Surgeons need help with antibiotics

November 21, 2005

Most surgeons misuse antibiotics most of the time. That is the blunt warning from Robert Sawyer, M.D., codirector of the surgical trauma intensive care unit at the University of Virginia Health System. The problem is not ignorance of appropriate use, he told the American College of Surgeons Clinical Congress meeting in San Francisco recently.

Most surgeons misuse antibiotics most of the time. That is the blunt warning from Robert Sawyer, M.D., codirector of the surgical trauma intensive care unit at the University of Virginia Health System. The problem is not ignorance of appropriate use, he told the American College of Surgeons Clinical Congress meeting in San Francisco recently.

The problem is that clinical practice has lagged behind clinical knowledge. "Knowledge alone does not alter behavior," Sawyer said. "We've known for 30 years what should be done with antibiotics in surgery, and it's not happening. We need to be checked by pharmacy, anesthesiology, and nursing to ensure good antibiotic practice."

Almost every area of antibiotic use in surgery needs improvement, agreed Addison May, M.D., associate professor of surgery and anesthesiology and director of the Trauma/Surgical Critical Care Residency at Vanderbilt University Medical Center. Nearly 40% of surgical patients are given presurgical antibiotic prophylaxis either too early or too late. A significant percentage of patients are given a broad-spectrum agent when they should receive a narrow-spectrum agent. Other patients are given antibiotics in the absence of evidence of infection. Even patients for whom an antibiotic is appropriate are given too long a course.

Multiple studies agree that pre-op antibiotic prophylaxis is most effective when administered one hour before the first incision. Yet a recent study across 44 teaching hospitals found that 14% of patients received no antibiotic prophylaxis at all and 37% got their presurgical dose at the wrong time.

Why the concern? The surgical infection rate among patients who received prophylaxis within an hour of first incision was 1%, May noted. The infection rate jumped to 4% when prophylaxis was given more than two hours before surgery began.

"The consensus is clear that prophylactic antibiotics are useful in reducing surgical infections," said Thomas Gleason, M.D., director of aortic surgery at Northwestern Mem- orial Hospital in Chicago. Single-dose prophylaxis is just as effective as multiple doses, at least in cardiac procedures. There are few, if any, circumstances under which prophylaxis should continue following surgery, he added.

One reason for limiting the use of prophylactic antibiotics is the relationship with antibiotic exposure and later nosocomial infection such as ventilator-associated pneumonia. Exposure to any antibiotic within the prior seven days boosts the odds ratio of acquiring nosocomial pneumonia to 13:46, May noted. Antibiotic use also exerts strong selective pressure in favor of drug resistance, he added. Widespread use of vancomycin, third-generation cephalosporins, and fluoroquinolones is strongly associated with the rise of drug-resistant pathogens in hospitals.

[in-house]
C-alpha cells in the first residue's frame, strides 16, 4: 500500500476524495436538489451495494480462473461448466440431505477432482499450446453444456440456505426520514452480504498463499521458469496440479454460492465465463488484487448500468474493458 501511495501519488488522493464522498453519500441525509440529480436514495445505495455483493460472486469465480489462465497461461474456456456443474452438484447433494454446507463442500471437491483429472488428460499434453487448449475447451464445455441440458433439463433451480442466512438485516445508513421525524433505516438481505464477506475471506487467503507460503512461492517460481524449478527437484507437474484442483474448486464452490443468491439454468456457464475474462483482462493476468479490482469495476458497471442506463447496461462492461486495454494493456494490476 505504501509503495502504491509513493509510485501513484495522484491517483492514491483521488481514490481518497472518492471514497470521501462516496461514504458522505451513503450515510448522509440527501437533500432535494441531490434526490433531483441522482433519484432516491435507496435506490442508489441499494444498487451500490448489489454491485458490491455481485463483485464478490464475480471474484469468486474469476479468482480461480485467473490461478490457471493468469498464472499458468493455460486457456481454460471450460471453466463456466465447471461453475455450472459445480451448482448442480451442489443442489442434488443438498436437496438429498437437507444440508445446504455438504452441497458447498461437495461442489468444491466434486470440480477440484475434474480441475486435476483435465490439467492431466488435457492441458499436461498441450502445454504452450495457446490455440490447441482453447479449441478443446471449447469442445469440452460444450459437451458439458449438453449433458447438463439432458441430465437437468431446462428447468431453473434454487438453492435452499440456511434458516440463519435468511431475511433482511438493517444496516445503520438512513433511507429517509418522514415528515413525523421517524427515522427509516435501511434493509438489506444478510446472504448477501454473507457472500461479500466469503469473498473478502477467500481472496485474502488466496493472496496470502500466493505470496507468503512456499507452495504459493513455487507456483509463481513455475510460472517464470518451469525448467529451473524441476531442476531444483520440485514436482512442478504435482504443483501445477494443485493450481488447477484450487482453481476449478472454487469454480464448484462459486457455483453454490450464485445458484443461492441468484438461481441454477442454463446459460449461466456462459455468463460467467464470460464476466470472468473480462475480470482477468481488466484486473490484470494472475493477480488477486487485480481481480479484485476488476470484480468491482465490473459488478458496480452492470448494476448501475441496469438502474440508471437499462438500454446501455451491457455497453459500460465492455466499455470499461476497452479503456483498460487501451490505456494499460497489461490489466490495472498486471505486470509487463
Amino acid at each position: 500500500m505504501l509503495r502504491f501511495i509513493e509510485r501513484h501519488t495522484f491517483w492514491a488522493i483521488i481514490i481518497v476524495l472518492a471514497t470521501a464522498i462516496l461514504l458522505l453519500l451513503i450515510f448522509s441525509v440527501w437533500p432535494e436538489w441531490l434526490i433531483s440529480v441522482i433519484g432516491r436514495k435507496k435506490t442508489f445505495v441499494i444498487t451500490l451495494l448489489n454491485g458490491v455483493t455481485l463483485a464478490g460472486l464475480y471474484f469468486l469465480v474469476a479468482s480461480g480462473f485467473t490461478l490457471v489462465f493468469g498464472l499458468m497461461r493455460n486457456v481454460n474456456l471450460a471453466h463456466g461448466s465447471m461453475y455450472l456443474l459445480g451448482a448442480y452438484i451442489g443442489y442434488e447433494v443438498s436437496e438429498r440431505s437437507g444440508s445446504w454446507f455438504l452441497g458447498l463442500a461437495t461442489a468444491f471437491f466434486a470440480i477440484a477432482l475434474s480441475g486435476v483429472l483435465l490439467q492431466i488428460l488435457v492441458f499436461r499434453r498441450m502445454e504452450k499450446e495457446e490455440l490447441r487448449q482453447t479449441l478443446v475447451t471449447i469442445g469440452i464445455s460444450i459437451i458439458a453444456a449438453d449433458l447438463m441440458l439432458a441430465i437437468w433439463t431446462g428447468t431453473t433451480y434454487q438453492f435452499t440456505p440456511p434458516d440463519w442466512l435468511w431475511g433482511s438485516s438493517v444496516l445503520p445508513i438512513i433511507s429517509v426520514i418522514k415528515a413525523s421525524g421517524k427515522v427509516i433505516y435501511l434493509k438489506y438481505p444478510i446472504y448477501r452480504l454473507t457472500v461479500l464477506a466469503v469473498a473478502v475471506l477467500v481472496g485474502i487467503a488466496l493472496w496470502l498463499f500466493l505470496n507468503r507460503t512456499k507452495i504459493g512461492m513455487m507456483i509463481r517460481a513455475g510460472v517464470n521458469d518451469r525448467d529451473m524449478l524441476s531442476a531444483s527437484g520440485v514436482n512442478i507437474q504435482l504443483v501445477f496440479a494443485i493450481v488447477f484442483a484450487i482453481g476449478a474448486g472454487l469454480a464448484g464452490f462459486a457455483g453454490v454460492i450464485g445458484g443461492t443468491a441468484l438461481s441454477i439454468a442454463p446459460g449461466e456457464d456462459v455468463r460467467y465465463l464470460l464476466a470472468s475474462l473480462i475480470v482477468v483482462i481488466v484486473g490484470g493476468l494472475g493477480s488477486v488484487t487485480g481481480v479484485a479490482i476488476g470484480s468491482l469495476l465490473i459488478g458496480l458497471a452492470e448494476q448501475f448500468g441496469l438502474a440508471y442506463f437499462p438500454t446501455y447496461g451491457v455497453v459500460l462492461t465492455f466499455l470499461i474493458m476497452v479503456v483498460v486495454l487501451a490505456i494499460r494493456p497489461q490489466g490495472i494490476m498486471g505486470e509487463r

The desire to stop potentially resistant infections quickly is an important reason patients who present with a possible infection are often treated empirically. Empiric therapy is appropriate for many patients, but appropriate drug choice is critical. Too many clinicians order broad-spectrum products in the mistaken belief that it is better to attack more bugs than fewer, May cautioned. The reality is that narrow-spectrum agents are more effective and less likely to induce resistance.

A two-year study of patients with an implanted central port found that the use of broad-spectrum antibiotics was associated with a 4% infection rate. Switching to narrow-spectrum agents cut the rate to 1.8%. Studies in the mid-1990s found that use of broad-spectrum agents increased the incidence of methicillin-resistant Staphylococcus aureus (MRSA) by three to four times.

Other studies have found patients on antibiotics even though they did not have an infection, cautioned Soumitra Eachempati, M.D., associate professor of surgery and public health at Cornell University's Weill Medical College. Surgeons saw a fever, assumed infection, and wrote an antibiotic order. "You've got to look for the source of fever," he said. "They are not all susceptible to antibiotic treatment."

Length of treatment is another problem. Fully 24% of adverse drug events are related to antibiotic use, Sawyer said. Long-term use of antibiotics is associated with higher mortality. Prior antibiotic use is also one of the most important risk factors for fungal and candidemia infection.

"If a little antibiotic is good, more is not better," Sawyer said. "Patient exposure to antibiotics should be as limited as possible."